Where are the 'bhais'?
Kerala has no less than 30 lakh labourers who are immigrants from other states. When water levels rose in the state, they vanished. Equally, no native of the state thought of them when confronted with a life-threatening situation like the floods. Keralites ought to see them as their own people. In any case, they account for one-tenth of the state’s population today.
The state’s disaster management authority gave alerts in English and Malayalam only, which couldn't be understood by the immigrant labourers. Hereafter, such announcements should be made in Hindi as well.
Language barrier could have adversely affected them during the calamity. The official death toll on the Kerala tragedy would have excluded casualties among the non-Keralite workers. In some relief camps, hapless immigrant labourers were even chased away, according to reports.
Kerala should have ideally set up medical camps for such workers. No tragedy can afford to alienate certain sections of people in a society; anybody neglected can fall ill and the disease can spread to the rest.
A place like Kuttanad, which lies below the sea level, should have houses that are built on pillars raised from the ground, Shankar stated. That is how several parts of The Netherlands survived from time immemorial. That European country, with hollow lands, also has floating houses that will come up buoyantly in the floodwaters instead of perishing in the event of such a disaster.
When the modern world has devised good-looking and efficient houses built with wood and bamboo poles, it is sad that Kuttanad is seeing rapid rise in just concrete buildings. Strong foundations won’t suit the loose soil of Kuttanad, studies have shown. It’s foolish to try to make every town of that region a Changanassery, Shankar added.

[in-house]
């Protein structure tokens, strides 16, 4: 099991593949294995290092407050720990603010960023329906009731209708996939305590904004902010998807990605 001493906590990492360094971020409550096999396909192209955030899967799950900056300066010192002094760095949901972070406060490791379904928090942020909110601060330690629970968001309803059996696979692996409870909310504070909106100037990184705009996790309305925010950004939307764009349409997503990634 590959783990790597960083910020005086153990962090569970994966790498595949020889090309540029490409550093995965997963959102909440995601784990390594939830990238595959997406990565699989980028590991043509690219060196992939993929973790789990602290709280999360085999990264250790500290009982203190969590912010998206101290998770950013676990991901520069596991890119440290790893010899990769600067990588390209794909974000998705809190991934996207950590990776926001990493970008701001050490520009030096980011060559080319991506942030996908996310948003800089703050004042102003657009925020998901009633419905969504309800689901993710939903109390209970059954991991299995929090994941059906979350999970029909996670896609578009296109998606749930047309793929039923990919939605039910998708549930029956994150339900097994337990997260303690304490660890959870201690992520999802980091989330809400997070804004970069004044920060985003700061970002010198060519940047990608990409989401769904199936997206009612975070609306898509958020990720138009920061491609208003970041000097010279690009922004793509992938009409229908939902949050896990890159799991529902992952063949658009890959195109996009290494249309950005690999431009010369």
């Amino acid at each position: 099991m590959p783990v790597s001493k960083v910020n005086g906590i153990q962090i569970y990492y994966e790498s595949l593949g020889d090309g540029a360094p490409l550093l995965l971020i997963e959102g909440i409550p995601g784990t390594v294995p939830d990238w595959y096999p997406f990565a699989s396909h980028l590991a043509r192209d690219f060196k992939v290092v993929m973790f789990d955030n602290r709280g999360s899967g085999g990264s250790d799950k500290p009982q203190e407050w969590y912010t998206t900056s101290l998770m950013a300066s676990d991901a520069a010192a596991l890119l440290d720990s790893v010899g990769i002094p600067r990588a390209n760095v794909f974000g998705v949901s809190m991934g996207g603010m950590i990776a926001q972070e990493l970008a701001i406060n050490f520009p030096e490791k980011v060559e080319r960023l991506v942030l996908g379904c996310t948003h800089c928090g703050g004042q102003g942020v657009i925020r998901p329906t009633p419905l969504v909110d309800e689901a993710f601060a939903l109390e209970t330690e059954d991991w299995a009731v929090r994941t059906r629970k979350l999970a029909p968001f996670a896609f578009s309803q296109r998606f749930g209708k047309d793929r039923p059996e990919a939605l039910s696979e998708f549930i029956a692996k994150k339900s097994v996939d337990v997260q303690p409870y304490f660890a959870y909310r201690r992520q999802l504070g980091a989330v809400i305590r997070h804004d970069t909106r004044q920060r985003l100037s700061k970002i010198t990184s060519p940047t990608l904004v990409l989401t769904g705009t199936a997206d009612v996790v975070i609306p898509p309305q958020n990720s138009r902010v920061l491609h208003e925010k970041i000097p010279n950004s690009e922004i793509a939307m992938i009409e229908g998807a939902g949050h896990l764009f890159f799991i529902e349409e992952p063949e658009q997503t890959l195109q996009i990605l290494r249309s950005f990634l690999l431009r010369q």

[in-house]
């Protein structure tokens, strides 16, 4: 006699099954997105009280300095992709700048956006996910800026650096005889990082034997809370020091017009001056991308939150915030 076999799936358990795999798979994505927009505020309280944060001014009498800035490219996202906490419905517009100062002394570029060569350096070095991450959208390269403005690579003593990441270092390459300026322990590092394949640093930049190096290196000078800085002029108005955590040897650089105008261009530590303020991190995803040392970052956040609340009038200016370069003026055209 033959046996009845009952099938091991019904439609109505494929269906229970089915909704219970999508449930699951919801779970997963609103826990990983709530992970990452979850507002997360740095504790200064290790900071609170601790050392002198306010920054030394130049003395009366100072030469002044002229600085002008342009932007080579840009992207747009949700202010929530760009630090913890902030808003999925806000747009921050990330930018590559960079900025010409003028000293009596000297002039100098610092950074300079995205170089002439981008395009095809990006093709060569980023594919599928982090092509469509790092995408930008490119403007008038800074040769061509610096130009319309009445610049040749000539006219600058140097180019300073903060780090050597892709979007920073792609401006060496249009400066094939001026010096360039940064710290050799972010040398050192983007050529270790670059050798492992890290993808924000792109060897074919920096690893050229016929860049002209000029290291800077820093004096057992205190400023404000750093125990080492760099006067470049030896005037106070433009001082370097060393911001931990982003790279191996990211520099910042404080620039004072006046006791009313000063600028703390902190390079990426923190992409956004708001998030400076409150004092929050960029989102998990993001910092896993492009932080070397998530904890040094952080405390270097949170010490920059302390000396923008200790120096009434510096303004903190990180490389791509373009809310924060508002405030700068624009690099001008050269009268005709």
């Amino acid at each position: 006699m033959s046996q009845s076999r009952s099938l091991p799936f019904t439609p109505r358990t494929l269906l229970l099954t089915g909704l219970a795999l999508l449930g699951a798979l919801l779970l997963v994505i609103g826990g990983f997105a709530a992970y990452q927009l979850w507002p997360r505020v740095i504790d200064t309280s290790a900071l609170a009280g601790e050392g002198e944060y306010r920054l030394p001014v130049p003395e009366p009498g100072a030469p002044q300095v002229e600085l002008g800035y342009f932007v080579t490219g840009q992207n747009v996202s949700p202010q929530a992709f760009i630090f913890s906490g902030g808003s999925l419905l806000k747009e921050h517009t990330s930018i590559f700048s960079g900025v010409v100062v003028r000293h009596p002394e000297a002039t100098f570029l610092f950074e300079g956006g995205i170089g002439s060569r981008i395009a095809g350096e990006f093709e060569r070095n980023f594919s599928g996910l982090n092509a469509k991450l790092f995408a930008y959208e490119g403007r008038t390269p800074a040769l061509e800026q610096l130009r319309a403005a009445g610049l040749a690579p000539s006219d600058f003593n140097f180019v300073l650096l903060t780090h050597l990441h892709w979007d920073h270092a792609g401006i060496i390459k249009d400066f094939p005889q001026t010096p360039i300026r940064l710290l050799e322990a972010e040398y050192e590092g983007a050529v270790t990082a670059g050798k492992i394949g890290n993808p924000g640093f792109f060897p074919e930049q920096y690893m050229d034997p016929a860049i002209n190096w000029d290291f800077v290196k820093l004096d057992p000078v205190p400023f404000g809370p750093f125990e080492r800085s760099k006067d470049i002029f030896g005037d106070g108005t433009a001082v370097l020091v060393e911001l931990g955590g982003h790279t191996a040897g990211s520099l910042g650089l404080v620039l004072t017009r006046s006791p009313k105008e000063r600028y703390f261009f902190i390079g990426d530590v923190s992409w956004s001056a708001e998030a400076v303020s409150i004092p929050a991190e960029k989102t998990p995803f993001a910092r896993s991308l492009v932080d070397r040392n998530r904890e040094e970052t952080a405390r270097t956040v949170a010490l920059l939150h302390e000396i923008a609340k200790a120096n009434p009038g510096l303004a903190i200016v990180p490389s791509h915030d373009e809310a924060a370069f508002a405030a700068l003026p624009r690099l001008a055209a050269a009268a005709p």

Fire force as insurance firm
People in Chengannur, as elsewhere, were seen drying up their wet electronic goods out in the sun. They just wash their TV sets and washing machines without consulting with mechanics on whether a repair can make them functional again. They are just trying their luck.
Bring government insurance under the fire force by broadening its area and scale of operation. Put a value to each valid item in your house and bring it under the insurance scheme. Let the people insure their goods with the local fire force.
The premium for small houses can be small and big for big houses.
Kerala has 60 lakh houses. A mere annual premium of Rs 1,000 can itself enrich the government’s coffers with Rs 600 crore. Into the second year, this amount can double. Such a measure can make the fire force a vibrant business establishment as well. The end result will be that each house can get back much of what it lost in a natural tragedy.
Shankar said the Kuttanad region, which is part of Kerala’s heritage, must raise a model village on a plot of two or three acres. Thummarukudy, meanwhile, opined it will be tough to retain Kuttanad as a densely populated area.
"How long can its people survive in increasing numbers with just the bunds existing as their walls of safety? It must find ways for relocating its people to areas outside. They should carry out agriculture on a community basis and share the profits from such a scheme," he advised.